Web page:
Man, do I have advice about personal safety. For biking, climbing, and tornado aversion protocol—I’m your guy.
Take water, for example. My wife Edna’s family has a cabin on the St. Croix river not far from our city home. They’re right on the water, with lots of shady tree cover and Ruby Throated hummingbirds and canoe fishing right out the back door. The river is beautiful and serene—and it scares the bejeezus out of me.
I grew up swimming in the Atlantic Ocean, at Margate beach, New Jersey. My friends and I learned to crack clams for the seagulls and snap a wicked wet towel, as well as less practical things like how to tread water forever, or how to swim parallel to the beach to escape the dreaded undertow.
Of course, we were really able to feel secure because there was always someone there who had our respective, scrawny backs. The lifeguards, sitting high up on their white stands, noses covered in zinc oxide, were always watching to make sure we were safe (and that we weren’t getting too vicious with our towel snapping).
Nowadays, I know that you can drown in any body of water, from the ocean to a three-inch puddle of Minnesota snow melt. But to me rivers feel the most dangerous. A river’s smooth surface often hides a deep chaos of currents, and the St. Croix in particular has such high tannin content that you can’t see your feet while standing in knee-deep water. Objects like sunglasses disappear immediately from view only to bump along the bottom with twigs and turtles and invasive Big Head carp. Sunglasses (or—my annual fear—a four- or five- or six-year-old) don’t stand a chance.
I tried to prepare for the dangers by starting my son, Ed, Jr., in swim classes at the YMCA when he was only a year old (with Papa in tow, of course, standing half-naked in nipple-deep water singing Wheels on the Bus with other half-naked parents). Ed, Jr. is now a ‘trout’, as denoted by the Y’s fish-based swim ability rating system, and he’s a strong enough swimmer that he could survive some childish mistakes. The hope, of course, is that he’ll also learn enough from his mistakes to develop some common sense.
Until that day comes, he’ll have to adhere to some serious kid rules at the cabin. Younger kids like Ed, Jr. aren’t allowed near the water alone. And older kids aren’t allowed to swim on their own until they can swim all the way to Wisconsin without a life vest.
Another kind of safety
But all that is just physical safety. There’s another kind of safety that matters just as much: emotional safety—especially for our partners.
Here, in spite of my normal rules and protocol, I have no advice. There seems to be no simple five-step plan for how to be emotionally present for your partner, no bullet list to make sure you have created a safe place for them (and yourself) to be vulnerable. You have to have an open heart (with limited scarring so it can be put to use) plus a head that doesn’t get in the way of it. And sometimes you just need to get lucky.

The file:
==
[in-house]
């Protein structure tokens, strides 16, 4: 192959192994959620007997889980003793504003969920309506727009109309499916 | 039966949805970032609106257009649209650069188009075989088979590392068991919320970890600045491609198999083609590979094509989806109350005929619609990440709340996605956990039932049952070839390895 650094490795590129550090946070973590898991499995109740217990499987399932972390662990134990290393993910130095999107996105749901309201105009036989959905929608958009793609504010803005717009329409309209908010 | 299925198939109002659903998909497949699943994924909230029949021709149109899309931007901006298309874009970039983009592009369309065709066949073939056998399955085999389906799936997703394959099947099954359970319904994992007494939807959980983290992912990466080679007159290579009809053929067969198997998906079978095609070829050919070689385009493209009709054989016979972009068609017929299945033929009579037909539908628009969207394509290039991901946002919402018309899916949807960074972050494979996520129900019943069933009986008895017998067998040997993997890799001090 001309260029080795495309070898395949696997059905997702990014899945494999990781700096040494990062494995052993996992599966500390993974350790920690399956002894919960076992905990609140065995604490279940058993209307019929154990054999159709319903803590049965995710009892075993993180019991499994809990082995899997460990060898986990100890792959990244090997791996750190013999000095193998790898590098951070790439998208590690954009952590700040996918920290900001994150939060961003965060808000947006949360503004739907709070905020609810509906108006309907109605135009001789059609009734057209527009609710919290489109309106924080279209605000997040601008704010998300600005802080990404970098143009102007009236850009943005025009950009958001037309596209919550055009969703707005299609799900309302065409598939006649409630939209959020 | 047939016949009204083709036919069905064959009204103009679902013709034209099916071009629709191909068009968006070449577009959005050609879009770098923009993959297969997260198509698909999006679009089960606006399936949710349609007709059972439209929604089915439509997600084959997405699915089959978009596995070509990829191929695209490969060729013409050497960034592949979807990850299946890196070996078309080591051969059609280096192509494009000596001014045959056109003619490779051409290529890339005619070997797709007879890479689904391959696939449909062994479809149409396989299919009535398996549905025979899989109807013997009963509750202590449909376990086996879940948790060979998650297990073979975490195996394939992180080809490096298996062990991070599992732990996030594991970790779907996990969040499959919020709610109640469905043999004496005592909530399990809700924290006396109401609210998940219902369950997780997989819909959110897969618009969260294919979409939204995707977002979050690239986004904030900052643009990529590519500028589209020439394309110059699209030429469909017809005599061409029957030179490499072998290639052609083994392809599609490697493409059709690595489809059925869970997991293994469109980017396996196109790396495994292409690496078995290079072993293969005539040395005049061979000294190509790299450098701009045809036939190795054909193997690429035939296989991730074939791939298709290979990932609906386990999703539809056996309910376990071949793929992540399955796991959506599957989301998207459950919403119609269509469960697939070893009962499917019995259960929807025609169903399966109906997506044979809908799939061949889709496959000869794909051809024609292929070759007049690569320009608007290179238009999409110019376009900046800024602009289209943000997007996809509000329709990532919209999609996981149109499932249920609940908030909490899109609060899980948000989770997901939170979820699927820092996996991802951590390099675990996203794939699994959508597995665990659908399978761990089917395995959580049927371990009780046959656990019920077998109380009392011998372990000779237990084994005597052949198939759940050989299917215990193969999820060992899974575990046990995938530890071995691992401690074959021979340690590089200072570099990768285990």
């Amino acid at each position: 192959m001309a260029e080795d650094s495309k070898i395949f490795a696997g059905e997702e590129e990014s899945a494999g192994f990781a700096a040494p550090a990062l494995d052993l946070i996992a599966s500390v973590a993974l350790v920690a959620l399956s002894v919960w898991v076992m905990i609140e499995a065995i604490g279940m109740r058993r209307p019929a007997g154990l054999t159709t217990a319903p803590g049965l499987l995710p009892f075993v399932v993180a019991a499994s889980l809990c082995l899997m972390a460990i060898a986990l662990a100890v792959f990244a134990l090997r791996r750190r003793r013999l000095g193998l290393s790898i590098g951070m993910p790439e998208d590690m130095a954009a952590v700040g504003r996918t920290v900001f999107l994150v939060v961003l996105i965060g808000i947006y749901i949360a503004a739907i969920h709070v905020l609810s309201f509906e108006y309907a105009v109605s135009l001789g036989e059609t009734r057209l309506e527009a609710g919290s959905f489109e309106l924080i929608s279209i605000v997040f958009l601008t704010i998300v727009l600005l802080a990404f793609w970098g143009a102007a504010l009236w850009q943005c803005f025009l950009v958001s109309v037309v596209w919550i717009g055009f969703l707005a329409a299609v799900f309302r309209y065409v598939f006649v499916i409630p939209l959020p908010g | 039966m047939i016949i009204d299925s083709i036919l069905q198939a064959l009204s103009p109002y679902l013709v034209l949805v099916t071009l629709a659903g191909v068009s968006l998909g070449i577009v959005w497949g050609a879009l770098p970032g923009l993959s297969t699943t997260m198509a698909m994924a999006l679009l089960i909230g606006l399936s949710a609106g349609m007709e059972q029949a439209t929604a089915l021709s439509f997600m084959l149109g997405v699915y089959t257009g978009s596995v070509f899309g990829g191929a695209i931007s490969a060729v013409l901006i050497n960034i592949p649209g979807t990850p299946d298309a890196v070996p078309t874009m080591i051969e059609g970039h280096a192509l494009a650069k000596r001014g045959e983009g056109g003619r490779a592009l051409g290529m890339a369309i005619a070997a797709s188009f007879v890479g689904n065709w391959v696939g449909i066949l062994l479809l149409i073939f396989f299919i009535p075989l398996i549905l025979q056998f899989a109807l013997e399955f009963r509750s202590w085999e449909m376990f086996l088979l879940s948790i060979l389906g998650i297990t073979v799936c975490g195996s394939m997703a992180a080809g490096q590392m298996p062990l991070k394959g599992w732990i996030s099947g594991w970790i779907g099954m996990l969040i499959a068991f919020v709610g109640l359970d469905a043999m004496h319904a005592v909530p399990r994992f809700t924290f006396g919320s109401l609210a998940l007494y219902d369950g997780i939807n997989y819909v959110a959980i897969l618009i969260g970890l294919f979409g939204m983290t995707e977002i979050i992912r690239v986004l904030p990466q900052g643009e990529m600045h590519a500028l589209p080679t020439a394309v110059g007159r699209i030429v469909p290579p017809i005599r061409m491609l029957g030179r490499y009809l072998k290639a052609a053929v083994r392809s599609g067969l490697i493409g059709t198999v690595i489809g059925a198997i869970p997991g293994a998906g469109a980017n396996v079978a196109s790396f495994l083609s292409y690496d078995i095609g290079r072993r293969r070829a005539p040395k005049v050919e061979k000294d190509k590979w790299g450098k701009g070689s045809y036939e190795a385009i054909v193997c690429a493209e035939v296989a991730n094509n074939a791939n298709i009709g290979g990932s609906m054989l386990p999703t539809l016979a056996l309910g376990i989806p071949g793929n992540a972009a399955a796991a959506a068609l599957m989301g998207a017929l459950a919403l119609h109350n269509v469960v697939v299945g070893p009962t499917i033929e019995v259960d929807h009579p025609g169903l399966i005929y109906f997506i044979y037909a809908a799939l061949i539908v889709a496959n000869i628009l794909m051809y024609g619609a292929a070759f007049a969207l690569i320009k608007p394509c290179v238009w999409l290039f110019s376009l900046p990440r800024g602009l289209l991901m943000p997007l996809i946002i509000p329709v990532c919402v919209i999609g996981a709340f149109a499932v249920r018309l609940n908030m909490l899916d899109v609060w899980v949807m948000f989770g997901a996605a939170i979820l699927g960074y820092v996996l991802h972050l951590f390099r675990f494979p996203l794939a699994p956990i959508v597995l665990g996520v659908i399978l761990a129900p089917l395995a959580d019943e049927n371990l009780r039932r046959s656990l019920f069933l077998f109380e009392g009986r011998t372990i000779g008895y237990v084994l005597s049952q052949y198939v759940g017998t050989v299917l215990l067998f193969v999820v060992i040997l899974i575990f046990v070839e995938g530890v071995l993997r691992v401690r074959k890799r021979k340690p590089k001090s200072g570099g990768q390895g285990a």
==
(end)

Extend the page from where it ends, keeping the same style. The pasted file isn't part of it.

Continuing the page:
For example, I jumped into the deep end of the dating pool early and often—beginning at age 12. Those early ‘practice’ relationshipswere a little like swimming with arm floaties, though I had my fair share of near-drownings and gasping, soggy recoveries. By the time I was out of high school I was synchronized swimming with someone I’d stay with for over 12 years.
My wife, Edna, on the other hand, didn’t dive into the dating pool until college. She didn’t have those floaties of youth—but then she also started the process stronger and with less traumatic experience behind her.
Somehow we came together in calm water (with only a little splashing) our experience and damage miraculously cancelling each other out—or maybe even bouying each other a bit. And though we didn’t ever follow multiple-point plans for how to create safety for each other, I think we leaned on some old standbys handed down to us by our parents. Common sense things like how there’s always a reason for your partner’s actions (even when the actions seem insane) and it’s your job to try to understand it. Never kick a person when they are down. Always give the benefit of the doubt.
This is where I have to say (previous, columns complaining about being ‘not-mom’ and missed birthdays and other ‘small stuff’ to the contrary) that on this biggest of stuff—out crossing deep water where the safety of my own heart desperately matters—Edna’s truly my lifeguard. And I get to be hers—and our kid’s.
Not that I wouldn’t snap either of them with a wicked, wet towel, you know, just as they’re trying to get out of the water. I just feel lucky that they’d do the same for me.
Sean Toren loves living the full catastrophe in Minneapolis with his wife and son. He can be contacted at firstname.lastname@example.org with thoughts or suggestions.